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Review: ‘TRON: Legacy’

But It Doesn’t Tie the Whole Virtual Reality Together

Credit: Walt Disney Studios

Above: "TRON", the next generation. Garrett Hedlund plays Jeff Bridges son in the sequel to Disney's 1982 "TRON."

Audio

The critics on the KPBS Film Club of the Air discuss "TRON: Legacy."

Transcript

As a friend and fellow critic recently told me as the number of '80s remakes and rip offs continued to roll in: "When will they stop raping my childhood?" Well not any time soon as the new "TRON: Legacy" (opening December 17 throughout San Diego) serves up new abuse.

You can listen to our discussion on the KPBS Film Club of the Air or read my review.

I know there are a lot of people out there who hold the original 1982 "TRON" very dear to their hearts. I'm so sorry but I think most will be disappointed. But probably nothing I say will stop them from spending their hard earned money on this sequel. They will want to find out for themselves and maybe some will be able to overlook att the flaws to find something to appreciate. But I think even diehard fans of the original will have a hard time finding the good in this bland, pretentious sequel. If you will not heed my warning to avoid this snoozer than at the very least avoid the 3D version and see it in IMAX 2D. Simply put, the 3D sucks!

The original film was about hacker/arcade owner Kevin Flynn (Jeff Bridges) who is literally abducted into a video game by the evil Master Control Program. Flynn is reconstituted into a bright, geometrical 3-D world of computers where he joins forces with Tron (Bruce Boxleitner) to outwit the Master Control Program that holds them captive in a complex computer game. In "TRON: Legacy," it's Flynn's son (Garrett Hedlund) who ends up entering a wild cyberspace landscape, this time in search of his missing father. He meets a new Tron and a new kind of evil.

Credit: Walt Disney Studios

Jeff Bridges with his CGI facelift in "TRON: Legacy."

First of all let me say that the digitally youthened Jeff Bridges is creepy beyond words and looks out at us with dead eyes. Really? This is the best state of the art technology can deliver? Second, any film that opens with a disclaimer saying that not all of the film was shot in 3D, some scene were deliberately 2D, is beginning on wussy grounds. Now add in the fact that the film feels like it's ripping off "Star Wars" (one chase is like the pod race scenes from "The Phantom Menace" and another is like the dogfight in "A New Hope") and maybe "Rollerball" too, and then pads the film with long, dull philosophizing between meager action scenes, and you have a recipe for disaster. The only two things keeping me awake were the cool score by Daft Punk and Michael Sheen's over-the-top performance as the villainous Zuse. He's like an effeminate version of Malcolm McDowell's Alex in "A Clockwork Orange." He chews up virtual scenery like crazy but at least he has some energy and passion. Everyone else is sleepwalking through this thing.

Bridges tries to Dude-ify the Flynn character with laid back lines like "you're interrupting my Zen." I half expected him to ask for a White Russian and throw out a rug, you know the one that tied the whole room together? But it's a stiff hollow performance. He's even worse as the youthened computer generated Clu. Ew! Garrett Hedlund is likable as Flynn's son Sam and Olivia Wilde is sexy cute as Quorra, and that's the kindest thing I can say about their acting.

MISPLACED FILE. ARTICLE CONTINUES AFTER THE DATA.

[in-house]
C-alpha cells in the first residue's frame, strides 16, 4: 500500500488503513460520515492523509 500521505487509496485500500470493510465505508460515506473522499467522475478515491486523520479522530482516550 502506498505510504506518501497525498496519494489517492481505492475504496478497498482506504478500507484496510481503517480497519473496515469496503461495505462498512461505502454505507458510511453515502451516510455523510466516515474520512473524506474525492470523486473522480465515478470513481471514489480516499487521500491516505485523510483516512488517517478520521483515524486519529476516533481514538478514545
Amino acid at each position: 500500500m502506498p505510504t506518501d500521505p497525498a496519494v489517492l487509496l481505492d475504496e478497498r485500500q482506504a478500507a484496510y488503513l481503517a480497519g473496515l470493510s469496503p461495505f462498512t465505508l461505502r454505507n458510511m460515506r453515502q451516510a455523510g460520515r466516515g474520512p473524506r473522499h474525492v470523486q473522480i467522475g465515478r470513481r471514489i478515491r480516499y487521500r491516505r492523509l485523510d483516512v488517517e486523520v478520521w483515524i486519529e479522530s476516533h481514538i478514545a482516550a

"TRON: Legacy" could survive on style alone if director Joseph Kosinski knew the first thing about style. There are certain design elements to the film that look sleek and attractive but Kosinski doesn't know how to parlay those elements into a deliberate and effective style. Even though the bulk of the film takes place inside the cold world of a videogame, Kosinski doesn't know how to invest any human warmth into his characters, they might as well be chess pieces to be moved about.

Credit: Walt Disney Studios

Even the light cycles were a bit underwhelming in "TRON: Legacy."

The script by Edward Kitsis and Adam Horowitz is pretentious and entirely lackluster. It's badly written with dialogue lifted from other movies and long stretches of absolutely nothing happening. If you haven't seen the original "TRON" in years you may not remember that it too was slow and pretentious. But it was cool because it was the first film to really put you into a game, and it marketed a fun set of toys to go with the movie. If you go back to the film now it may not hold up to the affection you remember having for it. But for many people it is the film of their childhood and there's nothing that can shake their affection. (That's how I feel about "Star Wars.") But this new "TRON" doesn't seem likely to engender the same passion and affection.

"TRON: Legacy" (rated PG for sequences of sci-fi action violence and brief mild language) was a painful experience on multiple levels. So if you feel the irresistible need to go to "TRON: Legacy," put a blindfold on and crank up the music then you should be okay. And as a final note: Kosinski is set next to direct a remake of another bloated Disney sci-fi epic from the past, "The Black Hole." (Scratching head and mumbling curses under my breath.)

Companion viewing: "Gamer," "Crank 2," "TRON"

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